## Getting Documents Back From JPEG Scans

July 6, 2010

We’re all looking for documentation, books, and papers. Sometimes we’re lucky, we find the pristine PDF, rendered fresh from a text processor or maybe LaTeX. Sometimes we’re not so lucky, the only thing we can find is a collection of JPEG images with high compression ratios.

Scans of text are not always easy to clean up, even when they’re well done to begin with, they may be compressed with JPEG using a (too) high compression ratio, leading to conspicuous artifacts. These artifacts must be cleaned-up before printing or binding together in a PDF.

## Channel Mixing and Pseudo-Inverses

December 29, 2009

Let’s say we want to mix three channels onto two because the communication device has only two available channels but we still want to emulate a three channel link. If we can afford coding, then it’s not a problem because we can build our own protocol so add any number of channels using a structured data stream. But what if we cannot control the channel coding at all? In CDs, for example, there’s no coding: there are two channels encoded in PCM and a standard CD player wouldn’t understand the sound if it was encoded otherwise.

The solution is to mix the three channels in a quasi-reversible way, and in a way that the two channels can be listened to without much interference. One possible way is to mix the third channel is to use a phase-dependant encoding. Early “quadraphonic” audio systems did something quite similar. You can also use a plain time-domain “mixing matrix” to mix the three channels onto two. Quite expygeously, let us choose the matrix:

$M=\left[~\begin{array}{ccc} \frac{2}{3} &0&\frac{1}{3}\\ 0 &\frac{2}{3}&\frac{1}{3}\end{array}~\right]$

## Filtering Noise (Part I)

August 25, 2009

If you own a car, you probably noticed that the speedometer needle’s position varies but relatively slowly, regardless of how the car actually accelerates or decelerates. Unless your speedometer is some variation on the eddy current meter, maybe the noise from the speed sensor isn’t filtered analogically but numerically by the dashboard’s computer.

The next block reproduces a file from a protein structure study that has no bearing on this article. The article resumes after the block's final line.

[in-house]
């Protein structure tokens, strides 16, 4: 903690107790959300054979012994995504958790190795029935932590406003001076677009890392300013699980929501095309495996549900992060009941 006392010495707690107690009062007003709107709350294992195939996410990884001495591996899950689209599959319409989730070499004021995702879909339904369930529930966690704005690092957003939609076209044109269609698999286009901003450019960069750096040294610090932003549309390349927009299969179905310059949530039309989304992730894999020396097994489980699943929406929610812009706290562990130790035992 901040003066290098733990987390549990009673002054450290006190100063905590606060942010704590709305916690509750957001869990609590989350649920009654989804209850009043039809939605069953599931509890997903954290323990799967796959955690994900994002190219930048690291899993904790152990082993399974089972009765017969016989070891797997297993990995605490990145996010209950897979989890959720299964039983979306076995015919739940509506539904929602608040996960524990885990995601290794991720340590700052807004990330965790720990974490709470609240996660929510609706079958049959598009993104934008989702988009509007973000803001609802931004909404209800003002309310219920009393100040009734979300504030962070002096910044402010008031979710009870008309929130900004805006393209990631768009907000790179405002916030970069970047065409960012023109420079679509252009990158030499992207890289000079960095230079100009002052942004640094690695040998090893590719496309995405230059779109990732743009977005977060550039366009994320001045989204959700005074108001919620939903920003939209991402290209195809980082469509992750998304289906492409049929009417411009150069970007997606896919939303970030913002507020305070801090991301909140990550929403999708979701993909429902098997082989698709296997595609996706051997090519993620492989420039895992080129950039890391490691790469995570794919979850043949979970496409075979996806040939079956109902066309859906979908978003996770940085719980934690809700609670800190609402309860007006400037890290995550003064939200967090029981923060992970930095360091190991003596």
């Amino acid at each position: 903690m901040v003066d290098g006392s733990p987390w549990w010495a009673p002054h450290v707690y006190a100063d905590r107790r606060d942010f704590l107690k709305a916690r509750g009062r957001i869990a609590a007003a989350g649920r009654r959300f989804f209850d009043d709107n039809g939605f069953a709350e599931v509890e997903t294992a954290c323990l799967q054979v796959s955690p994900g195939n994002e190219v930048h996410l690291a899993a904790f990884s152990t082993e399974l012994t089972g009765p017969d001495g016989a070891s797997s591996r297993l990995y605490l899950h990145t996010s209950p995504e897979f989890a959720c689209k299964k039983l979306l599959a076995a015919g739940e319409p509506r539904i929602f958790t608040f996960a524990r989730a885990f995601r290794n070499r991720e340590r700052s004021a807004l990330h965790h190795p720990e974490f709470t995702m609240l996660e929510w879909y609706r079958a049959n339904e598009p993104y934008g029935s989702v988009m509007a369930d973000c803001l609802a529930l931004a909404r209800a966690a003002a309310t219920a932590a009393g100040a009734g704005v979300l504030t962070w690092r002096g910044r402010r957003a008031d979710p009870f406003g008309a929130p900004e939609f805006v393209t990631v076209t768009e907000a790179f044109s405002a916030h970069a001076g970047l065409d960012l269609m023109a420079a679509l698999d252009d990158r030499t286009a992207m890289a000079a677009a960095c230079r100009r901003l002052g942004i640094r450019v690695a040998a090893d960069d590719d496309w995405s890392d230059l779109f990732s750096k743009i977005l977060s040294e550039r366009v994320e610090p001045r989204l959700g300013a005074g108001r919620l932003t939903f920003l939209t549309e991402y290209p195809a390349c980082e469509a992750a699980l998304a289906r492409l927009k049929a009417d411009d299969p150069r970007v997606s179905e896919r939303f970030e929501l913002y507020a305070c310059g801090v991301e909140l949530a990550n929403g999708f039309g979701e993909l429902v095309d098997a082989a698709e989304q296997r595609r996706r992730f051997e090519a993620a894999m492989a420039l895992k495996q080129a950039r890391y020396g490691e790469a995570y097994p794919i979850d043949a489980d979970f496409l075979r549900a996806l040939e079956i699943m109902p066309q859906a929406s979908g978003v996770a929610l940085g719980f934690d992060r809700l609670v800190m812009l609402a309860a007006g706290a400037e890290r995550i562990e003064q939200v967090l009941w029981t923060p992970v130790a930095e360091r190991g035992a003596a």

Let us have a look at how this filtering could be done.

## Deriving the 1 bit = 6 dB rule of thumb

December 9, 2008

This week, a more mathematical topic. Sometime ago, we—friends and I—were discussing the fidelity of various signals, and how many bits were needed for an optimal digitization of the signal, given known characteristics such as spectrum and signal-to-noise ratio.

Indeed, at some point, when adding bits, you only add more power to represent noise in the signal. There’s a rule of thumb that say that for every bit you add, you can represent a signal with $\approx 6 dB$ more of signal to noise ratio. Let me show you how you derive such a result.

## Debouncing using Binary Finite Impulse Reponse Filter

August 20, 2008

In digital systems, we expect input signals to be noise free, but that is not always realistic. For example, let us think about an embedded device with a series of push buttons. The user interacts with the device by pressing the buttons, and we would expect, quite naively, that the micro-controller receives either one or zero depending on whether the button is pressed or not.

However, when the user presses a button, there is a short time during which the micro-controller cannot tell for sure whether the button is pressed or not. During this short time, the mechanical switch under the button establishes the contact and (electronic) noise is read. To the micro-controller, this noise appears as a short burst of random ones and zeroes between the button-not-pressed state (or zero) and the button-is-quite-pressed state (or one). The micro-controller has to decide through that burst of random bits when—and if—the button is pressed. The same thing occurs when the button is released.

The noise from the contact is usually somewhat smoothed by a small capacitor-based circuit called a debouncer. The debouncer makes sure that the signal rises smoothly from 0 (not pressed) to 1 (pressed). But even with a debouncing circuit, the signal must go through a phase where its level isn’t quite zero nor quite one, and the micro-controller’s I/O port may read either levels; resulting in multiple, rapid contacts instead of a single, longer, contiguous contact. Naturally, this situation must be avoided; if not by hardware, by software.